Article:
Herb Sauce

  • The English word sauce and the Polish word sos – both originate from the Latin – salsis meaning salted.
  • Over the next few weeks I will be looking at a variety of hot & cold, sweet & savoury Polish sauces.
  • This delicate, slightly “lemony” herb white sauce is super made with:
    • Chives
    • Dill
    • Parsley
    • Sorrel
  • It is delicious served with fish or chicken, boiled potatoes or steamed vegetables.
  • It has become one of my  regular staple sauces.

Ingredients

  • 250ml of vegetable stock
  • 1½ -2 tablespoons of plain flour
  • 125ml of full fat Greek yoghurt or soured cream
  • 3 tablespoons of the chosen chopped herbs
  • Pinch of salt
  • 1 yolk optional

Method

  • Mix the stock with the flour and beat out any lumps.
  • Add the pinch of salt.
  • Heat the mixture in a small saucepan.
  • Mixing all the time until it thickens.
  • Stir in the yoghurt until thoroughly mixed. 
  • Add the chopped herbs.
  • *
  • If using the yolk add this before the herbs and mix well.

Caraway & Dill & Parsley

When I think of Polish cooking three popular herbs which always spring to mind are caraway, dill and parsley.

They all  belong to the Apiaceae family which includes  carrot and celery.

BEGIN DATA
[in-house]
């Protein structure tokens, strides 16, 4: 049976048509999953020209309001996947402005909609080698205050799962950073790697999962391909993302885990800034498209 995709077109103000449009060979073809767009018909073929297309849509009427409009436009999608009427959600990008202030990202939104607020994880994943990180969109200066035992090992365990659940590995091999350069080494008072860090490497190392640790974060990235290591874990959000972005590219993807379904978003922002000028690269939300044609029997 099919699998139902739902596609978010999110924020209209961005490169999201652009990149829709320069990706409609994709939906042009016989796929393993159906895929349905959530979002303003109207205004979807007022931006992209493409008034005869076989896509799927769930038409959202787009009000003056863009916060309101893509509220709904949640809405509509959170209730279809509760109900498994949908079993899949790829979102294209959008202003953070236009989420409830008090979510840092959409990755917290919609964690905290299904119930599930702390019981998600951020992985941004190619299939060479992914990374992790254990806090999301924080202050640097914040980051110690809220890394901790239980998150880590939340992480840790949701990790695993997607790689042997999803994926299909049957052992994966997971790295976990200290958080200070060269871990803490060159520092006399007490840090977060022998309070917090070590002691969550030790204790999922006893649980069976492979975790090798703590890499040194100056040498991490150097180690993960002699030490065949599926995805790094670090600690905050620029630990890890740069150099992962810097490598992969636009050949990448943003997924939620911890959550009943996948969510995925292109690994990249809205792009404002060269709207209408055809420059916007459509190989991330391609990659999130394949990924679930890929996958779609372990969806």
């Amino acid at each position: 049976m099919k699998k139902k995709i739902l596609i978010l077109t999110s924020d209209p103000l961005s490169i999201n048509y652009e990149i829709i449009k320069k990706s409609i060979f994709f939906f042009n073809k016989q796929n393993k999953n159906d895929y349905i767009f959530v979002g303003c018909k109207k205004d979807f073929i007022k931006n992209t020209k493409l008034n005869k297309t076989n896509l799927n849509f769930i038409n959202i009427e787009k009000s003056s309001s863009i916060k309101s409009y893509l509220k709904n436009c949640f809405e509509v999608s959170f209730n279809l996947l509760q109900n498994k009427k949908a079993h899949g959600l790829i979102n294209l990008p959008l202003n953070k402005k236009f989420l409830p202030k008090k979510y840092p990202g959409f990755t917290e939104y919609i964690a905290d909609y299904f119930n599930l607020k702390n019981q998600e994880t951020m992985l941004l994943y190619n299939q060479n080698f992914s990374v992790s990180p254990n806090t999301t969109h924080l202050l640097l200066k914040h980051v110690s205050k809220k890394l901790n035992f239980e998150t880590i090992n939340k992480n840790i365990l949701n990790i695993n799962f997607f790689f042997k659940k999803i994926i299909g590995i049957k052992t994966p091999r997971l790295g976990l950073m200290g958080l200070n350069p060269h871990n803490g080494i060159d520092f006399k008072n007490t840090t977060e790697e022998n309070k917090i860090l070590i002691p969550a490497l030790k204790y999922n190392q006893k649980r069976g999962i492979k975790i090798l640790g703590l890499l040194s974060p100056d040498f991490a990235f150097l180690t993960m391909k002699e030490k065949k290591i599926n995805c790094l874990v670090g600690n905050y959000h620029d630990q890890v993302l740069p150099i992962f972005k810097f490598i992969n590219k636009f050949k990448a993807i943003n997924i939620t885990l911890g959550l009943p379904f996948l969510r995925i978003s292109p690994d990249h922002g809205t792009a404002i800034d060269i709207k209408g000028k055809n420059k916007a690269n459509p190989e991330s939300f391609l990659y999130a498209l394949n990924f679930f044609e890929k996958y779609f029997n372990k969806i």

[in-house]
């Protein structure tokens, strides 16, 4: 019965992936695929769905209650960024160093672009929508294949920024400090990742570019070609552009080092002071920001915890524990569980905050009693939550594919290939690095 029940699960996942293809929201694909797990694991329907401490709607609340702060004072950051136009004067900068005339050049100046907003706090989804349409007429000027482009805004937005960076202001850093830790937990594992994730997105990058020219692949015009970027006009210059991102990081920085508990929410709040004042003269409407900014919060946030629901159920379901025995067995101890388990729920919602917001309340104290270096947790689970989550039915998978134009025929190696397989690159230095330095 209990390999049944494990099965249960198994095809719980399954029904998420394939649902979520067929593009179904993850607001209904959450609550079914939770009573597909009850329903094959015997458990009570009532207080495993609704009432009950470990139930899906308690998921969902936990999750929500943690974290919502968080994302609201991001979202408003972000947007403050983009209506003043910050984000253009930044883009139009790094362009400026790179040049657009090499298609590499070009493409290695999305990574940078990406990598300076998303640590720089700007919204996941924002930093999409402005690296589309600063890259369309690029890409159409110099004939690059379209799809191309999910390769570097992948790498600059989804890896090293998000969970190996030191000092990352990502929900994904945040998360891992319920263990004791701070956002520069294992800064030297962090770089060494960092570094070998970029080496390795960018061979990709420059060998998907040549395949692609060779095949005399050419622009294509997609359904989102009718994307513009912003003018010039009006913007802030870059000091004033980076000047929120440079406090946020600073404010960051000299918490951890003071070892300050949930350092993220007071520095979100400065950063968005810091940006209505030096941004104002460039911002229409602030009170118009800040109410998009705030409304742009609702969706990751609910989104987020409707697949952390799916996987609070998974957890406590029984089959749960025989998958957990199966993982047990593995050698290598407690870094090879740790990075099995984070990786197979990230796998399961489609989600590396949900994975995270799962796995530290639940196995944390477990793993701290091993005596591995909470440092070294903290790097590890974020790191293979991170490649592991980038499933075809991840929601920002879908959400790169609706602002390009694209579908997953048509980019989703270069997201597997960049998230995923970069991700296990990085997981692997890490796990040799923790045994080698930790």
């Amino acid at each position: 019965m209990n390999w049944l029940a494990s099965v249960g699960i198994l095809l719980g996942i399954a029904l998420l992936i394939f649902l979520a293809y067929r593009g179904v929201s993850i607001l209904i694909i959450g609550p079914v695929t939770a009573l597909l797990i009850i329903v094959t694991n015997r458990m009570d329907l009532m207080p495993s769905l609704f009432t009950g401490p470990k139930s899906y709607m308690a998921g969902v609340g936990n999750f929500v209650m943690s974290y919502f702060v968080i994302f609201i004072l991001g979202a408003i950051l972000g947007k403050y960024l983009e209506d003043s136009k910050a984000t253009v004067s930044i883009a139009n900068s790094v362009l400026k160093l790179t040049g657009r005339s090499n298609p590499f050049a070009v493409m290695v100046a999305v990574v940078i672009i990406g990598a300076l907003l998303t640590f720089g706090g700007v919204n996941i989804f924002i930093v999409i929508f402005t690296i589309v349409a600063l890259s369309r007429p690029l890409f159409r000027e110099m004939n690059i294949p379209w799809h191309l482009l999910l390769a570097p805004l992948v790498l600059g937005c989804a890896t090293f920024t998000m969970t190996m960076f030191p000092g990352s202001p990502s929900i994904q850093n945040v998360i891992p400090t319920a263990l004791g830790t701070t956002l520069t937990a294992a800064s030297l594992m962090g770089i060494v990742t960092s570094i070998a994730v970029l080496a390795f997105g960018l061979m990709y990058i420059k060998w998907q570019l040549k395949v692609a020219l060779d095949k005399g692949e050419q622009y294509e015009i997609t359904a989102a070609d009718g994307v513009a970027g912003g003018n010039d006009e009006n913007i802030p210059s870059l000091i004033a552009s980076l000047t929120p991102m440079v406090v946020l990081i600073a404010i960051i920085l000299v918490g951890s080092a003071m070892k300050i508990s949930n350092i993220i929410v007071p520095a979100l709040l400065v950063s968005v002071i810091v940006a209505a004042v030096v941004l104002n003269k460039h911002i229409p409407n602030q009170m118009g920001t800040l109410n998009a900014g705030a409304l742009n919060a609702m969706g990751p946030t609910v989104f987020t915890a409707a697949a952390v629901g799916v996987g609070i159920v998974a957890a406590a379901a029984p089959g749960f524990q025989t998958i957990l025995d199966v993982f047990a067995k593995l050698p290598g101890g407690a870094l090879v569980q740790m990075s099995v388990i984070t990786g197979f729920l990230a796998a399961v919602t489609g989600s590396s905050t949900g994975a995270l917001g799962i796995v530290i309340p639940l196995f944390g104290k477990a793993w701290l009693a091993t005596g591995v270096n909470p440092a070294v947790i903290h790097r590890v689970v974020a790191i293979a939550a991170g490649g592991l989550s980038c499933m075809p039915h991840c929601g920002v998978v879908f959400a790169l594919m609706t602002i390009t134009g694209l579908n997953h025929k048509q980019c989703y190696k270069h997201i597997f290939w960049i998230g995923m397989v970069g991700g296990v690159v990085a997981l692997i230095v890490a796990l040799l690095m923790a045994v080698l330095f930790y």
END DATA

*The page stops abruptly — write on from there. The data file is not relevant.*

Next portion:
This family is also called  Umbelliferae (from the Latin – umbella  – for parasol or sunshade) – the flower heads consists of umbels  which have equal length flower stalks coming from a central point which forms a flattened head – rather like an umberella.

Carum carvi is caraway –  kminek – in Polish.

It  is native to  Europe,  North Africa & Western Asia.

Caraway – Drawing taken from Wikapedia

 

 

 

 

 

 

 

Caraway  fruits are often called seeds.

Caraway is thought to be an aid to digestion.

In 2011 Finland supplied over 25% of the world’s caraway.

 

 

 

Caraway is often added to rye bread, to dishes with sauerkraut and also many meat dishes,  especially pork, such as Sauerkraut & BaconPork & Prunes  and  Pork & Sauerkraut Gulasz.

Caraway  is often  added to twaròg (Polish soft curd cheese)

 

Anethum graveolens is dill – koperek  – in Polish.

Dill is grown for its leaves, which are fern like, and its seeds.

Dill leaves are  best when used fresh  (I never bother with dried dill).

 

 

 

 

 

Dill  leaves are used as a topping for many salads and for boiled new potatoes.

 

 

 


Dill leaves are added to twaròg (Polish soft curd cheese) and smetana (soured cream).

Dill leaves are used in sauces including ones served with fish.

 

 

Dill seeds are similar in flavour to caraway seeds.

Dill seeds are used in dill pickles –    – which are cucumbers preserved in brine – Ogórki – Gherkins

 

 

 

 

 

 

 

The name of the Polish astronomer  – Copernicus  in Polish is  Kopernik (so in Polish he is Mr Dill!)

Petroselinum crispum is flat leaf parsley – pietruszka –  in Polish

Flat Leaved Parsley

 

 

 

 

 

 

 

Chopped flat leafed parsley  leaves are added as a garnish or topping for many salads and savoury dishes.

 

 

Petroselinum crispum tubersum

This is Parsley root or Hamburg parsley.

Flat leafed parsley is also grown for its white tap root which looks a lot like parsnip and is also used in  Polish cookery, often added to casseroles.

I have seen this for sale in Polish markets, you might find it in the larger Polish shops that have fresh produce.

20180314_172735

 

 

 

 

 

 

 

 

 

 

 

 

Parsley root grated with apple or pear and with added lemon juice is one suggestion for a fresh salad.